2.2.2.3.1. Engage in a great deal of self-instruction

2.2.2.3.2. Self learner

2.2.2.4. Instruction and learning

2.2.2.4.1. The purpose of instruction

2.2.2.4.2. Learning theories and instruction

2.2.2.4.3. Kinds of processing

2.2.2.5. Instructional events

2.2.2.5.1. Definition

2.2.2.5.2. Relation to processes of learning

2.2.2.5.3. And learning outcomes

2.2.2.6. The events of instruction in a lesson

2.2.2.6.1. design of a computer-based lesson

2.2.3. Paper 3

2.2.3.1. ID 1

2.2.3.1.1. What is ID1

2.2.3.1.2. 9 limitations of ID1

2.2.3.2. ID 2

2.2.3.2.1. What should ID2 like?

2.2.3.2.2. Key aspects

2.2.4. Paper 4

2.2.4.1. Guide lines

2.2.4.1.1. what is the cisco system

2.2.4.2. What is the Reusable Information Object Strategy?

2.2.4.2.1. RIO

2.2.4.3. Why Are RIOs Important to Cisco?

2.2.4.3.1. Paradigm Shift

2.2.4.3.2. Benefits for Authors

2.2.4.3.3. Benefits for Learners

2.2.4.4. What is the RLO-RIO Structure?

2.2.4.4.1. RLO

2.2.4.4.2. inside the RLO

2.2.4.4.3. inside the RIO

2.2.4.4.4. The structure

2.2.4.5. Guidelines for Building the RLO

2.2.4.5.1. 1. Overview

2.2.4.5.2. 2. Summary

2.2.4.5.3. 3. Assessment

2.2.4.6. Guidelines for Building RIOs

2.2.4.6.1. Practice Items

2.2.4.6.2. Assessment Items

2.2.4.6.3. Cognitive Level

2.3. Extended learning

2.3.1. Learning theories and ID

2.3.1.1. extended reading

2.3.1.2. A summary of theories

2.3.1.3. From the student aspect

2.3.2. Is There One Best Learning Theory for Instructional Design

2.4. synthesis of ideas and reflection

2.4.1. The process of ID ADDIE is useful

2.4.2. While as a educator we need learning theories support during design

2.4.2.1. How to choose

3. Session 3

3.1. learning outlines

3.1.1. teaching materials

3.1.1.1. Prezi MOODLE

3.1.2. Design Stage

3.1.2.1. Define a goal

3.1.2.2. Conduct instructional design analysis

3.1.2.2.1. Task analysis

3.1.2.2.2. Tasks analysis examples

3.1.2.3. Analyze learners and context

3.1.2.4. Writing performance and learning objectives

3.1.2.4.1. Learning objective

3.1.2.4.2. Write learning outcomes

3.1.2.5. Develop assessment strategy

3.1.2.5.1. Drill and practice

3.1.2.5.2. essays

3.1.2.5.3. Problem solving

3.1.2.5.4. Tasks

3.1.2.6. Develop instructional strategy

3.1.2.7. Arrange instructional events

3.1.2.7.1. Session 2 chapter 10

3.1.2.7.2. CISCO RLO strategy

3.1.2.8. Flawchart

3.2. Reading

3.2.1. Paper 1

3.2.1.1. The promise of multimedia learning

3.2.1.2. Key words

3.2.1.2.1. CBL

3.2.1.2.2. CBI

3.2.1.2.3. Online training,multimedia learning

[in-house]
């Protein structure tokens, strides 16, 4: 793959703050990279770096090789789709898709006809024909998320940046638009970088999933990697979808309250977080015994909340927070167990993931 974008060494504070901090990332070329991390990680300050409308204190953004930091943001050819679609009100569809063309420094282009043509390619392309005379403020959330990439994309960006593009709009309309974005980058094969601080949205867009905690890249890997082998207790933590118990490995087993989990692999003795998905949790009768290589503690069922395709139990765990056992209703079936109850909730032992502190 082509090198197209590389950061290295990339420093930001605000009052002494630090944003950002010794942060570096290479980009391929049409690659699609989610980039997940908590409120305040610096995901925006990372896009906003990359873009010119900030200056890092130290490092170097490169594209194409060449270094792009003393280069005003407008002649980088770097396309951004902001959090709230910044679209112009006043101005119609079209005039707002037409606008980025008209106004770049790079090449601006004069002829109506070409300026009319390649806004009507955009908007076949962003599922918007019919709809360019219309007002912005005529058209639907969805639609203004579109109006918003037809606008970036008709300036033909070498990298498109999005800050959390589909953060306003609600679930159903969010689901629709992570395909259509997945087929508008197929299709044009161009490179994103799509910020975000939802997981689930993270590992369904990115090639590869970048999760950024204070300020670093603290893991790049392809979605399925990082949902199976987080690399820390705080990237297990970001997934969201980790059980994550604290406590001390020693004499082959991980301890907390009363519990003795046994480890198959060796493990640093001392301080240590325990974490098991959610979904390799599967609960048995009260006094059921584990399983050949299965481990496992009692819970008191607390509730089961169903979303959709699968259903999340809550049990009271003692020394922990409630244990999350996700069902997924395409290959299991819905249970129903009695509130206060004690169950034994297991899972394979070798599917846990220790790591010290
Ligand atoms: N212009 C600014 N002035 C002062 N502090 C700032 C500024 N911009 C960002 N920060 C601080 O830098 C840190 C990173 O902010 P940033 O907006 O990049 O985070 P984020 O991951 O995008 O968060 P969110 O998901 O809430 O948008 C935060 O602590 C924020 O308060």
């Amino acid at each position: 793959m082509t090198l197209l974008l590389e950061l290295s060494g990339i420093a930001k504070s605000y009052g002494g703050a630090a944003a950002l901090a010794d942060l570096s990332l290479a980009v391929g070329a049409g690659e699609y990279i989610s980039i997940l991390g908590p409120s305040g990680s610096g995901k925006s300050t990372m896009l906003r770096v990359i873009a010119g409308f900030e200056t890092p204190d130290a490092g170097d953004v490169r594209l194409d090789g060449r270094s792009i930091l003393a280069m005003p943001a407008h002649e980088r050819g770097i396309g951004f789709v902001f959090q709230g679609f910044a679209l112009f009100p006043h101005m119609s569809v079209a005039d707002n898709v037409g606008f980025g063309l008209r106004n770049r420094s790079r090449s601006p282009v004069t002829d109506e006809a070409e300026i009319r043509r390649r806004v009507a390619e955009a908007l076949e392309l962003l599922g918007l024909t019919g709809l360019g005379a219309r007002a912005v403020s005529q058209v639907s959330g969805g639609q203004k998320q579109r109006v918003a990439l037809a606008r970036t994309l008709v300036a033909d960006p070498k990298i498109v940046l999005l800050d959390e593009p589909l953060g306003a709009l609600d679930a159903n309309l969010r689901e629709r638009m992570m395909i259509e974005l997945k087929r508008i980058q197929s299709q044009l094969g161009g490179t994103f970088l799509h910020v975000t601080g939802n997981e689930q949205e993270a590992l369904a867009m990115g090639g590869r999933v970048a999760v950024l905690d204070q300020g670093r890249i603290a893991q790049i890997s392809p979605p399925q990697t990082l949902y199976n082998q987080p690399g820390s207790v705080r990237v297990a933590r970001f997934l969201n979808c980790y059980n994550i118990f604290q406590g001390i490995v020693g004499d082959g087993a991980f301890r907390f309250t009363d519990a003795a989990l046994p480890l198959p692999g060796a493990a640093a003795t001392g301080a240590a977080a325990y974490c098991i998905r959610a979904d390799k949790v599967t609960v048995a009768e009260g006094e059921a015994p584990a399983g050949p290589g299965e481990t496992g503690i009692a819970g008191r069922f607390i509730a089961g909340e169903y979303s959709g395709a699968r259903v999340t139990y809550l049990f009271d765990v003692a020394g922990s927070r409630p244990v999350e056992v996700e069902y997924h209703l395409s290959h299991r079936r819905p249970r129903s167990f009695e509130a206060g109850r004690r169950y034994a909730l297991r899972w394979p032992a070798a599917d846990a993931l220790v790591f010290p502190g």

3.2.1.3. why multimedia learning?

3.2.1.3.1. Example

3.2.1.4. Multimedia instructional message?

3.2.1.4.1. What is it?

3.2.1.4.2. The goal

3.2.1.5. How does multimedia learning work?

3.2.1.5.1. A cognitive learning theory learning explanation

3.2.1.6. Methods

3.2.1.6.1. Multimedia effect

3.2.1.6.2. Coherence effect with text-and-illustrations and narration-and-animation

3.2.1.6.3. Contiguity effect with text-and-illustrations and text-and-animation

3.2.1.6.4. Personalization effect with animation-and-narration and animation-and-text

3.2.1.6.5. The results

3.2.2. Paper 2

3.2.2.1. 4C/ID model

3.2.2.2. COmplex learning

3.2.2.2.1. constituent skills

3.2.2.3. The 4 blueprint components

3.2.2.3.1. Learning Tasks

3.2.2.3.2. Supportive Information

3.2.2.3.3. JIT Information

3.2.2.3.4. Part-task Practice

3.2.3. Paper 3

3.2.3.1. ITT

3.2.3.1.1. Introduction

3.2.3.1.2. References examples 5

3.2.3.1.3. Instructional transaction

3.2.3.1.4. Identify (Component) Transaction

3.2.3.1.5. Execute (Activity) Transaction

3.2.3.1.6. Interpret (Process) Transaction

3.3. extended learning

3.3.1. stages of instructional design

3.3.1.1. brief 8 stages if instructional design

3.3.1.2. 10 stages of ID

3.4. synthesis of ideas and reflection

3.4.1. different models in this design step

3.4.2. Learning outcomes

3.4.2.1. How to write learning outcomes?

3.4.2.2. how to write LO

4. Session 5

4.1. Learning outlines

4.1.1. Multimedia learning theory

4.1.1.1. Mayer 2003

4.1.1.1.1. Multimedia principle

4.1.1.1.2. Split-attention principle

4.1.1.1.3. Redundancy principle

4.1.1.1.4. Modality principle

4.1.1.1.5. Segmenting principle

4.1.1.1.6. Pre-training principle

4.1.1.1.7. Coherence

4.1.1.1.8. Signaling

4.1.2. Teaching materials

4.1.2.1. google docs

4.1.3. Learning by doing

4.1.3.1. 4C/ID

4.1.3.1.1. http://edutechwiki.unige.ch/en/4C/ID

4.1.3.1.2. http://www.nwlink.com/~donclark/hrd/learning/id/4c_id.html